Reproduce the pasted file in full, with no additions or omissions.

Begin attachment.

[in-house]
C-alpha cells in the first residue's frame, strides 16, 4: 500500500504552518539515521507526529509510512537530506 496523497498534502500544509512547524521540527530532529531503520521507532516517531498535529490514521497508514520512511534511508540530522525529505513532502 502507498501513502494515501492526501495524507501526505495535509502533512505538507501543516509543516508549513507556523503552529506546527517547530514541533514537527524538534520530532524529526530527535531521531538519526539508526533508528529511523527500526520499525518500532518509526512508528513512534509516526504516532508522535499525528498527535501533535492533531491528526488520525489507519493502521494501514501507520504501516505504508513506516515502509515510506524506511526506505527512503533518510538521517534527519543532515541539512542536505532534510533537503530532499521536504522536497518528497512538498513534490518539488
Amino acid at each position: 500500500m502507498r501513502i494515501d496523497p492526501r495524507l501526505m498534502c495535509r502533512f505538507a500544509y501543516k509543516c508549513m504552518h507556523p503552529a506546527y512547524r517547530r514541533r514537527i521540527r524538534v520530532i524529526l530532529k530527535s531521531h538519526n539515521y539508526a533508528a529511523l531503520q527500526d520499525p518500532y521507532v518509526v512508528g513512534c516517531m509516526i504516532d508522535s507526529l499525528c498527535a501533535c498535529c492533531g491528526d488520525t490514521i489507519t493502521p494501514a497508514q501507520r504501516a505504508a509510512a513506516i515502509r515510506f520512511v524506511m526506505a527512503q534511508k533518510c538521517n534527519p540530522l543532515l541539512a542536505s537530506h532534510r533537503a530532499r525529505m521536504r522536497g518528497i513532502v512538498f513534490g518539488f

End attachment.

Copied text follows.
[in-house]
C-alpha cells in the first residue's frame, strides 16, 4: 500500500504552518539515521507526529509510512537530506 496523497498534502500544509512547524521540527530532529531503520521507532516517531498535529490514521497508514520512511534511508540530522525529505513532502 502507498501513502494515501492526501495524507501526505495535509502533512505538507501543516509543516508549513507556523503552529506546527517547530514541533514537527524538534520530532524529526530527535531521531538519526539508526533508528529511523527500526520499525518500532518509526512508528513512534509516526504516532508522535499525528498527535501533535492533531491528526488520525489507519493502521494501514501507520504501516505504508513506516515502509515510506524506511526506505527512503533518510538521517534527519543532515541539512542536505532534510533537503530532499521536504522536497518528497512538498513534490518539488
Amino acid at each position: 500500500m502507498r501513502i494515501d496523497p492526501r495524507l501526505m498534502c495535509r502533512f505538507a500544509y501543516k509543516c508549513m504552518h507556523p503552529a506546527y512547524r517547530r514541533r514537527i521540527r524538534v520530532i524529526l530532529k530527535s531521531h538519526n539515521y539508526a533508528a529511523l531503520q527500526d520499525p518500532y521507532v518509526v512508528g513512534c516517531m509516526i504516532d508522535s507526529l499525528c498527535a501533535c498535529c492533531g491528526d488520525t490514521i489507519t493502521p494501514a497508514q501507520r504501516a505504508a509510512a513506516i515502509r515510506f520512511v524506511m526506505a527512503q534511508k533518510c538521517n534527519p540530522l543532515l541539512a542536505s537530506h532534510r533537503a530532499r525529505m521536504r522536497g518528497i513532502v512538498f513534490g518539488f